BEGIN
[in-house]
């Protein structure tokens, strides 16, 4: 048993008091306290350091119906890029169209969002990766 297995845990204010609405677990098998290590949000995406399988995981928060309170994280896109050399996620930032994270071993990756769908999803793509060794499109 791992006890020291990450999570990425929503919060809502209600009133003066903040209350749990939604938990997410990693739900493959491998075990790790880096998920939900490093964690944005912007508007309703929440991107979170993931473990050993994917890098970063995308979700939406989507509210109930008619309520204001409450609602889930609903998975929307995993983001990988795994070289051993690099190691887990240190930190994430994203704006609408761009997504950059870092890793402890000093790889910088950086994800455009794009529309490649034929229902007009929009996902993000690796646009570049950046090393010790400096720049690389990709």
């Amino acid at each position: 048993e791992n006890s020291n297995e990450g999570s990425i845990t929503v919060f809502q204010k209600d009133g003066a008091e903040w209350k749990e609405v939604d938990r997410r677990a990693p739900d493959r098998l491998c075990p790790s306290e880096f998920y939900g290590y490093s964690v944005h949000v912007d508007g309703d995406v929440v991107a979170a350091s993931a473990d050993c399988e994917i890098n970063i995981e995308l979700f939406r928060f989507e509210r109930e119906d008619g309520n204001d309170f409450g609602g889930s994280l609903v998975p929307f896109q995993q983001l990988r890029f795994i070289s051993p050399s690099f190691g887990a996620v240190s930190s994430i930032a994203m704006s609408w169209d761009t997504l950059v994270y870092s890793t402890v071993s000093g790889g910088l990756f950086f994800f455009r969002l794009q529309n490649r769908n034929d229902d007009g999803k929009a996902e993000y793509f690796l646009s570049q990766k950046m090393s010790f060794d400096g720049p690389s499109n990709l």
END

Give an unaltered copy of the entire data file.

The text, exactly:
[in-house]
């Protein structure tokens, strides 16, 4: 048993008091306290350091119906890029169209969002990766 297995845990204010609405677990098998290590949000995406399988995981928060309170994280896109050399996620930032994270071993990756769908999803793509060794499109 791992006890020291990450999570990425929503919060809502209600009133003066903040209350749990939604938990997410990693739900493959491998075990790790880096998920939900490093964690944005912007508007309703929440991107979170993931473990050993994917890098970063995308979700939406989507509210109930008619309520204001409450609602889930609903998975929307995993983001990988795994070289051993690099190691887990240190930190994430994203704006609408761009997504950059870092890793402890000093790889910088950086994800455009794009529309490649034929229902007009929009996902993000690796646009570049950046090393010790400096720049690389990709």
């Amino acid at each position: 048993e791992n006890s020291n297995e990450g999570s990425i845990t929503v919060f809502q204010k209600d009133g003066a008091e903040w209350k749990e609405v939604d938990r997410r677990a990693p739900d493959r098998l491998c075990p790790s306290e880096f998920y939900g290590y490093s964690v944005h949000v912007d508007g309703d995406v929440v991107a979170a350091s993931a473990d050993c399988e994917i890098n970063i995981e995308l979700f939406r928060f989507e509210r109930e119906d008619g309520n204001d309170f409450g609602g889930s994280l609903v998975p929307f896109q995993q983001l990988r890029f795994i070289s051993p050399s690099f190691g887990a996620v240190s930190s994430i930032a994203m704006s609408w169209d761009t997504l950059v994270y870092s890793t402890v071993s000093g790889g910088l990756f950086f994800f455009r969002l794009q529309n490649r769908n034929d229902d007009g999803k929009a996902e993000y793509f690796l646009s570049q990766k950046m090393s010790f060794d400096g720049p690389s499109n990709l």